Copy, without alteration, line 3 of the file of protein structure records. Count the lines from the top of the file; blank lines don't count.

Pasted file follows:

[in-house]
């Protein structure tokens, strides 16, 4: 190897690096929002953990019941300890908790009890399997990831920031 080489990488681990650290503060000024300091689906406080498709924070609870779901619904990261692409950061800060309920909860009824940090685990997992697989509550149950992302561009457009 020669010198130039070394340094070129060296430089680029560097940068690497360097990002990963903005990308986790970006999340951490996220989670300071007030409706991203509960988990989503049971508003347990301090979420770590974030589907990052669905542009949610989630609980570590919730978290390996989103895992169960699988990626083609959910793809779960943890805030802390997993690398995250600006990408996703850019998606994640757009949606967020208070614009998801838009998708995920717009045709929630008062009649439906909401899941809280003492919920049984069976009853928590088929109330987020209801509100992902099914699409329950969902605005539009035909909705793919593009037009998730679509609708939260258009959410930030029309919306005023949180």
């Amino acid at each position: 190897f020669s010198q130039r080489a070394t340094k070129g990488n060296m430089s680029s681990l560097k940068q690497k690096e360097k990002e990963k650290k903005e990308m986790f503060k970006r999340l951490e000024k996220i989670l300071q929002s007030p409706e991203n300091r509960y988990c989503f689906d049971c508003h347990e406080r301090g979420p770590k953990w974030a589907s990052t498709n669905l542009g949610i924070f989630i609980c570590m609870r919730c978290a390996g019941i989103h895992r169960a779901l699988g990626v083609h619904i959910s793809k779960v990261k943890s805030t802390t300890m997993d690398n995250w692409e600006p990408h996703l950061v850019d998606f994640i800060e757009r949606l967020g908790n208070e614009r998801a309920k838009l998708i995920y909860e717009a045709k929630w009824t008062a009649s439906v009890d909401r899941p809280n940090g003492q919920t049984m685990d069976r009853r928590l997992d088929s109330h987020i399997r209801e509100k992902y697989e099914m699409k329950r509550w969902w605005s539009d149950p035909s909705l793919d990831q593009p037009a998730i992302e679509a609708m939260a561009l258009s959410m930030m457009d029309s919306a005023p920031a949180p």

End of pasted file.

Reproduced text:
């Amino acid at each position: 190897f020669s010198q130039r080489a070394t340094k070129g990488n060296m430089s680029s681990l560097k940068q690497k690096e360097k990002e990963k650290k903005e990308m986790f503060k970006r999340l951490e000024k996220i989670l300071q929002s007030p409706e991203n300091r509960y988990c989503f689906d049971c508003h347990e406080r301090g979420p770590k953990w974030a589907s990052t498709n669905l542009g949610i924070f989630i609980c570590m609870r919730c978290a390996g019941i989103h895992r169960a779901l699988g990626v083609h619904i959910s793809k779960v990261k943890s805030t802390t300890m997993d690398n995250w692409e600006p990408h996703l950061v850019d998606f994640i800060e757009r949606l967020g908790n208070e614009r998801a309920k838009l998708i995920y909860e717009a045709k929630w009824t008062a009649s439906v009890d909401r899941p809280n940090g003492q919920t049984m685990d069976r009853r928590l997992d088929s109330h987020i399997r209801e509100k992902y697989e099914m699409k329950r509550w969902w605005s539009d149950p035909s909705l793919d990831q593009p037009a998730i992302e679509a609708m939260a561009l258009s959410m930030m457009d029309s919306a005023p920031a949180p």